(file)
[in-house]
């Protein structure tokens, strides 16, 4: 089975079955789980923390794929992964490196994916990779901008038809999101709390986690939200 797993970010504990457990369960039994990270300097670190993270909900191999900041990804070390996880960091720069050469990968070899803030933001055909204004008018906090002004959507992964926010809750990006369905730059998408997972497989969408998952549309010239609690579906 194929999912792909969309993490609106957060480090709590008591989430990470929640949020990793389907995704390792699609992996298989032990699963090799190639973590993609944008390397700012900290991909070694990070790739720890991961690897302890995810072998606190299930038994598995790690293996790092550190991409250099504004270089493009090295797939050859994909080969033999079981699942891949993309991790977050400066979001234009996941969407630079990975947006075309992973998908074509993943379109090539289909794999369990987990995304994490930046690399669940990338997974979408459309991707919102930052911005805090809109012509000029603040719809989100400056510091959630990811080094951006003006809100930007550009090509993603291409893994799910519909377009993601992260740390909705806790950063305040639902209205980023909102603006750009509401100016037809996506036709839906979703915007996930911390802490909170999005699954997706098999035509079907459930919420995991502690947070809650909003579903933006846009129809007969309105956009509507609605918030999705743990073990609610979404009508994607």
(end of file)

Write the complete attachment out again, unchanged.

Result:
[in-house]
């Protein structure tokens, strides 16, 4: 089975079955789980923390794929992964490196994916990779901008038809999101709390986690939200 797993970010504990457990369960039994990270300097670190993270909900191999900041990804070390996880960091720069050469990968070899803030933001055909204004008018906090002004959507992964926010809750990006369905730059998408997972497989969408998952549309010239609690579906 194929999912792909969309993490609106957060480090709590008591989430990470929640949020990793389907995704390792699609992996298989032990699963090799190639973590993609944008390397700012900290991909070694990070790739720890991961690897302890995810072998606190299930038994598995790690293996790092550190991409250099504004270089493009090295797939050859994909080969033999079981699942891949993309991790977050400066979001234009996941969407630079990975947006075309992973998908074509993943379109090539289909794999369990987990995304994490930046690399669940990338997974979408459309991707919102930052911005805090809109012509000029603040719809989100400056510091959630990811080094951006003006809100930007550009090509993603291409893994799910519909377009993601992260740390909705806790950063305040639902209205980023909102603006750009509401100016037809996506036709839906979703915007996930911390802490909170999005699954997706098999035509079907459930919420995991502690947070809650909003579903933006846009129809007969309105956009509507609605918030999705743990073990609610979404009508994607």